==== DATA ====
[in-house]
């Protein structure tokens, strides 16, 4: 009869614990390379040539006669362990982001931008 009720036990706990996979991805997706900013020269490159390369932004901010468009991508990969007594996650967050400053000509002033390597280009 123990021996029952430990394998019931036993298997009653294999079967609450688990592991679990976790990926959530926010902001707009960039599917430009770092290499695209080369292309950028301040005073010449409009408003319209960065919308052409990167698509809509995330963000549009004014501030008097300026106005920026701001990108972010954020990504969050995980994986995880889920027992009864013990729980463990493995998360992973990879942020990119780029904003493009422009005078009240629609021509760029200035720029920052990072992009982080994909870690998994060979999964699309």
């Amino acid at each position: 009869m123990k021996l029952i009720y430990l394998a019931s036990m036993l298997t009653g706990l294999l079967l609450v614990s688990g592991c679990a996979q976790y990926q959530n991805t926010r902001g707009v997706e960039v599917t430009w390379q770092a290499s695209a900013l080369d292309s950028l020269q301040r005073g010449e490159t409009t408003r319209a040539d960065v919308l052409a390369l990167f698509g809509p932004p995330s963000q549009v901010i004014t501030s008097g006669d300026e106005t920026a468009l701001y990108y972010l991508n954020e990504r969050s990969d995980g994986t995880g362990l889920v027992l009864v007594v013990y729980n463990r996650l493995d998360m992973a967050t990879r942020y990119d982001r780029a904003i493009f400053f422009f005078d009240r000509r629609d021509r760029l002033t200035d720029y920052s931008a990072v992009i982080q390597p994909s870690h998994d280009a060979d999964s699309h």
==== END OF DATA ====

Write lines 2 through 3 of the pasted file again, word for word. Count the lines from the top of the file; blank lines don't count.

């Protein structure tokens, strides 16, 4: 009869614990390379040539006669362990982001931008 009720036990706990996979991805997706900013020269490159390369932004901010468009991508990969007594996650967050400053000509002033390597280009 123990021996029952430990394998019931036993298997009653294999079967609450688990592991679990976790990926959530926010902001707009960039599917430009770092290499695209080369292309950028301040005073010449409009408003319209960065919308052409990167698509809509995330963000549009004014501030008097300026106005920026701001990108972010954020990504969050995980994986995880889920027992009864013990729980463990493995998360992973990879942020990119780029904003493009422009005078009240629609021509760029200035720029920052990072992009982080994909870690998994060979999964699309």
């Amino acid at each position: 009869m123990k021996l029952i009720y430990l394998a019931s036990m036993l298997t009653g706990l294999l079967l609450v614990s688990g592991c679990a996979q976790y990926q959530n991805t926010r902001g707009v997706e960039v599917t430009w390379q770092a290499s695209a900013l080369d292309s950028l020269q301040r005073g010449e490159t409009t408003r319209a040539d960065v919308l052409a390369l990167f698509g809509p932004p995330s963000q549009v901010i004014t501030s008097g006669d300026e106005t920026a468009l701001y990108y972010l991508n954020e990504r969050s990969d995980g994986t995880g362990l889920v027992l009864v007594v013990y729980n463990r996650l493995d998360m992973a967050t990879r942020y990119d982001r780029a904003i493009f400053f422009f005078d009240r000509r629609d021509r760029l002033t200035d720029y920052s931008a990072v992009i982080q390597p994909s870690h998994d280009a060979d999964s699309h």